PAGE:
Archive | April, 2011

Argentina Wine Review

26 Apr

For my first four days in Argentina I didn’t taste a bad wine! Had I lost my abilities or was I just being lucky or is it all this good!?

Like Chile there is a huge amount of unremarkable Argentinian wine flooding the UK market. But Argentina has been better at looking after it’s more boutique offerings as well. And with the good fortune of meeting some people already on my travels who had given me some great recommendations prior to arriving in Argentina, it turns out that it was this good fortune that meant I didn’t taste a bad wine for four days rather than anything else.

The Mendoza region really is a unique wine growing region. Set between 800 and 1600 metres above sea level in a desert that sees something like 340 days of sunshine it really does get a huge amount of sun and heat. The desert though brings great variation in temperature from the day and night ensuring the grapes ripen slowly and maintain their vibrancy and acidity.

While the Uco valley is the new kid on the block so to speak, at just about 15 years old and the highest area in the Mendoza region, it is offering premium wine at a slightly lower alcohol level than the lower and warmer regions. That’s not to say the wines in Lujan and Maipu are not also potentially brilliant it’s just they offer a fuller bodied wine. Never have I seen such a good quality to price ratio, believe the hype, when it is good it’s really good!

The other rather fashionable, and rightly so, growing region is Salta for its aromatic and vibrant Torrontes. With it’s altitude it can keep the necessary acidity levels while offering a juicy and refreshing aperitif wine growing hugely in popularity in Argentina’s own domestic market. But not all Torrontes comes from Salta with some good examples picked early in the Mendoza region and at a more economical price point. There is some great Chardonnay and Pinot Noir too if you can believe it! Is there nothing they can’t produce?

After the proper meetings earlier in the week I met up with some friends and we did some more of the touristy wine tours and in some sense there was a relief that these wines reminded me more of what I was used to back in the UK and just reiterated that the wines I had tasted earlier in the week were justifiably in their price bracket the best I’ve tasted. Watch this space!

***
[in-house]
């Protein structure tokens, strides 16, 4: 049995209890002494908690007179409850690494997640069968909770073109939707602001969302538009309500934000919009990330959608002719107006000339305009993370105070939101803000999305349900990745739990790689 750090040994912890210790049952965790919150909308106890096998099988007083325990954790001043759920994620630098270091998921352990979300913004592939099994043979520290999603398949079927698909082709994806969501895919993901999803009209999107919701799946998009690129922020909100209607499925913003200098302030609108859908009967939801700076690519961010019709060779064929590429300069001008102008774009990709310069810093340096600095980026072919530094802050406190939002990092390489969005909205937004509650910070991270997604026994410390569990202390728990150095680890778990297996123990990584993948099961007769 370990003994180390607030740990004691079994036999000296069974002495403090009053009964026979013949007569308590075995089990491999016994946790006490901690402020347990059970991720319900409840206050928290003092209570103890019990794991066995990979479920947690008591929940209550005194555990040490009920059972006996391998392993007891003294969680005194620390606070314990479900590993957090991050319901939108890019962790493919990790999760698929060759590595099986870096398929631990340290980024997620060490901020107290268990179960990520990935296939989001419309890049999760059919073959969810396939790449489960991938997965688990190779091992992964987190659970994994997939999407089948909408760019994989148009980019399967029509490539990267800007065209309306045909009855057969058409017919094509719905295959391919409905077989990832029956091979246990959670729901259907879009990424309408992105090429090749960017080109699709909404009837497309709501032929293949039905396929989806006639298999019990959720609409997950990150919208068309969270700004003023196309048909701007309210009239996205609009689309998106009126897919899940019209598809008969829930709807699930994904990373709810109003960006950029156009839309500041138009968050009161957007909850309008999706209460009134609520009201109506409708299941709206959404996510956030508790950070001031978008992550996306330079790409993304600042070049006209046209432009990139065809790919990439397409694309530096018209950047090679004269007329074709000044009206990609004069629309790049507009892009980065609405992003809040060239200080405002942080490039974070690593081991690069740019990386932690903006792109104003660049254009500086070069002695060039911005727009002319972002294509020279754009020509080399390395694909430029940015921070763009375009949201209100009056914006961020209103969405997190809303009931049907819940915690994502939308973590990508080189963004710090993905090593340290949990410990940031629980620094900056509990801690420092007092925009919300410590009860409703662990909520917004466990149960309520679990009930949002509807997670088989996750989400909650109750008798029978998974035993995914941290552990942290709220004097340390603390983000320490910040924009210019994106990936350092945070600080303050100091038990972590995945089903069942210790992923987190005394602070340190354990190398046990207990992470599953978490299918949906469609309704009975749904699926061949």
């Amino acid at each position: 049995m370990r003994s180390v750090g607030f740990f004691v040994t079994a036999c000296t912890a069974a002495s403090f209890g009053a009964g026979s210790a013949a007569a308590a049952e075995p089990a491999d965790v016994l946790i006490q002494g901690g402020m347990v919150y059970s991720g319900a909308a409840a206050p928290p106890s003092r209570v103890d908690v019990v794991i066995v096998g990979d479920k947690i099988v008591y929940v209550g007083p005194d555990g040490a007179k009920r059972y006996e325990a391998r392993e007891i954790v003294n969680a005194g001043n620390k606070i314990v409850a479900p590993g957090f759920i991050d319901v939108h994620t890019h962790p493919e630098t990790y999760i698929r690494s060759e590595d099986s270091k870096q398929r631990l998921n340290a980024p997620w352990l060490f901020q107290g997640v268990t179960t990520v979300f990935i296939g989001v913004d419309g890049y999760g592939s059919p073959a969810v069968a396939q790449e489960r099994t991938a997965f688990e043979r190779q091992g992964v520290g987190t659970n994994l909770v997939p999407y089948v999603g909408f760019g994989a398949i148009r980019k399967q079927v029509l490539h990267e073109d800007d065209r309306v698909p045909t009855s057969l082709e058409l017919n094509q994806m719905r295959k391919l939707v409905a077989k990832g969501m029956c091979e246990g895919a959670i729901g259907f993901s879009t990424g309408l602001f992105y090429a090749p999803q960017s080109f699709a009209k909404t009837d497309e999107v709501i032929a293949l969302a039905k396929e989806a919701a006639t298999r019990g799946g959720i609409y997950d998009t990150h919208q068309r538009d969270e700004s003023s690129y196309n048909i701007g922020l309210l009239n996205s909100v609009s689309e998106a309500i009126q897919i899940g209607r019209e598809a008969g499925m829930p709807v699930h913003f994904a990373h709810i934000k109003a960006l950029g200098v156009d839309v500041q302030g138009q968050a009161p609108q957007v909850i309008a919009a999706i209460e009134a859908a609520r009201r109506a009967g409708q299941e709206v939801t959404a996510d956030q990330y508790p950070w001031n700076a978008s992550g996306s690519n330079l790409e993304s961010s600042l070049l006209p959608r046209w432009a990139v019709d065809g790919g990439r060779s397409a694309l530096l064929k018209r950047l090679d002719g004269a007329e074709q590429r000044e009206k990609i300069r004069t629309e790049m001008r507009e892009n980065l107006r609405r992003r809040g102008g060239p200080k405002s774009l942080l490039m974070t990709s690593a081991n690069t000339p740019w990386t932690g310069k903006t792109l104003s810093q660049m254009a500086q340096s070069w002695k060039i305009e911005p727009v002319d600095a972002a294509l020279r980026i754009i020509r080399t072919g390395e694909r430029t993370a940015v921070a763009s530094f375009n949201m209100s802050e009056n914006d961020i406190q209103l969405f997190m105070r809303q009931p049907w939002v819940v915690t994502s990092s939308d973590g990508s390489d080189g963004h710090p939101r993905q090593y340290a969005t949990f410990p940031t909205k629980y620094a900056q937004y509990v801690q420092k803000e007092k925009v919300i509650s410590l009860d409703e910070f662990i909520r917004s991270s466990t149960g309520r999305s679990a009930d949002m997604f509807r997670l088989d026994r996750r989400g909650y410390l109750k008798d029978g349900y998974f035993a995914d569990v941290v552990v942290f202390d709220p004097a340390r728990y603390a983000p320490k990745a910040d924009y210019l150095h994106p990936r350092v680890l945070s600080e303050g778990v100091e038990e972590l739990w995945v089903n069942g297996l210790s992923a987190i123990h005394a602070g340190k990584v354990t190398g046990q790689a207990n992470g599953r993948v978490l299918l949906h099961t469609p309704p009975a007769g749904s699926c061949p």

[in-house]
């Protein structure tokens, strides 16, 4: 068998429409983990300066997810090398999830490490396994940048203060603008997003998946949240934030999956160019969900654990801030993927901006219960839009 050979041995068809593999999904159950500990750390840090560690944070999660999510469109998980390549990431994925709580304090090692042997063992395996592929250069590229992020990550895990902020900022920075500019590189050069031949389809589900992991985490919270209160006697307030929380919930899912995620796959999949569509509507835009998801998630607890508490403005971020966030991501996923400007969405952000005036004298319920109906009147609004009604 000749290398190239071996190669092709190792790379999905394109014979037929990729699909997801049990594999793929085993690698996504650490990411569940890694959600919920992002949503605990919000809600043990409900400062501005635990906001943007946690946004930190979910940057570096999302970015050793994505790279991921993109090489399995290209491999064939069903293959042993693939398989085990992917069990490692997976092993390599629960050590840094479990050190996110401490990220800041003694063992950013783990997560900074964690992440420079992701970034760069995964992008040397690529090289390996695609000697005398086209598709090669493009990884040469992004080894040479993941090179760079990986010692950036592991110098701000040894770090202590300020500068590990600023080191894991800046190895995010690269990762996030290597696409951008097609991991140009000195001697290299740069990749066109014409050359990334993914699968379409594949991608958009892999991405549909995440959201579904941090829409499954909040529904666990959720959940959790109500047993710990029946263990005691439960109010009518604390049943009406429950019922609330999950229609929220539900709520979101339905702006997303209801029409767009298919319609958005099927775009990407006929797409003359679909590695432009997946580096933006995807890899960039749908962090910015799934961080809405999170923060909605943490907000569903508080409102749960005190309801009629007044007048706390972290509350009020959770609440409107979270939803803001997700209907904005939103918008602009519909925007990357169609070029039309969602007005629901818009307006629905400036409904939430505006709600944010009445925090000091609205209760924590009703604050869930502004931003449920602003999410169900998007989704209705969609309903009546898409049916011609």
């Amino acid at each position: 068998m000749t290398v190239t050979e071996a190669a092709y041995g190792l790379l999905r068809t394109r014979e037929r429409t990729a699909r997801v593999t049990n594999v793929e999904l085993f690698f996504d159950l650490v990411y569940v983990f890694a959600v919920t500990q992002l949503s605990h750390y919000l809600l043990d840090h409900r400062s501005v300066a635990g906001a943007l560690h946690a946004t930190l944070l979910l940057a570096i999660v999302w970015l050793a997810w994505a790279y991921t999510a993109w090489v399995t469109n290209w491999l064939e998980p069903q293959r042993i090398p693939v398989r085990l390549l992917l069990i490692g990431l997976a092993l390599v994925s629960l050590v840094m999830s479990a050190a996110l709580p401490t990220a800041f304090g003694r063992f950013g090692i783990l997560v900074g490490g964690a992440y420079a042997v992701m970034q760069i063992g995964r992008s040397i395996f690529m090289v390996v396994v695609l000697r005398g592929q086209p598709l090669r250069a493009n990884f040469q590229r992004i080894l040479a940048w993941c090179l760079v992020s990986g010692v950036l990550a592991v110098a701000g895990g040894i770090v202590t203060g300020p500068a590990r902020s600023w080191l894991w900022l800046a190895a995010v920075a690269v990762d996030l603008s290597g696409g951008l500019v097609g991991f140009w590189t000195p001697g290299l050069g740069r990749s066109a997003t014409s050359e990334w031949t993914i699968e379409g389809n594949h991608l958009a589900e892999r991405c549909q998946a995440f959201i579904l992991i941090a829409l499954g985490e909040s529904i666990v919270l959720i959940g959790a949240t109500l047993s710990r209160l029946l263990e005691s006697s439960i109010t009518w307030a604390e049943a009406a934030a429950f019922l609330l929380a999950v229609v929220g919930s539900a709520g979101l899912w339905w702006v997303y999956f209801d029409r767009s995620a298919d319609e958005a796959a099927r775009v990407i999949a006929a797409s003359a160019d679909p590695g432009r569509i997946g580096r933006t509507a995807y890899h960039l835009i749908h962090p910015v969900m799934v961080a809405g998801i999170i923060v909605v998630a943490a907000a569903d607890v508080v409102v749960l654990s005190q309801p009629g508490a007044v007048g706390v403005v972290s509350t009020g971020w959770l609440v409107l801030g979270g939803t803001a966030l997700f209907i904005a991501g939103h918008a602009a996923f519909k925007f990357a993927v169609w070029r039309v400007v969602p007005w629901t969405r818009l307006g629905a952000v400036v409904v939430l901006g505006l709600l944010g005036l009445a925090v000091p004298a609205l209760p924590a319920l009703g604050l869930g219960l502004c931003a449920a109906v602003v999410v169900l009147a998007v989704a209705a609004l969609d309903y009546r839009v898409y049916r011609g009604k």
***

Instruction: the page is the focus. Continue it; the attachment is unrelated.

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26 Apr

Chile historically has always tendered to go down the corporate route of wine manufacturing. Large wineries making gigantic volumes of well made but unremarkable wine. We all know that Chile has a perfect wine growing climate with unlimited irrigation from the Andes snow melt. But while you can grow grapes practically anywhere between the right latitudes in Chile that doesn’t mean that everyone has planted vines in the right area. 

A new movement is growing in Chile. Small independent wineries who are standing up, if not against, then alongside the Goliath that is the corporate industry. 

Their aim to offer an alternative market to the consumer. Wines with identity, character and most importantly a personality behind the wine. After researching their soils and focussing on their micro climates we are now seeing some really interesting developments. Not just with the traditional Cabernet Sauvignon but also Carmenere, Cabernet Franc, Carignan and Riesling.

That’s not to say I didn’t meet with giant corporations too and whom still serve an important and vital purpose in the Chilean wine industry as long as it remains sustainable and profitable (see previous reviews that show this). 

But it is also exciting to have a new market in Chile that believes Chilean wine can be more than bulk house wine. We have regions that have incredibly old vines, that don’t use irrigation which produce incredibly rich complex wines. And other newer regions where elegance reigns. Wines of excellent quality. 

Let’s hope the UK market is willing to expand the Chilean profile and start selling Chile Real!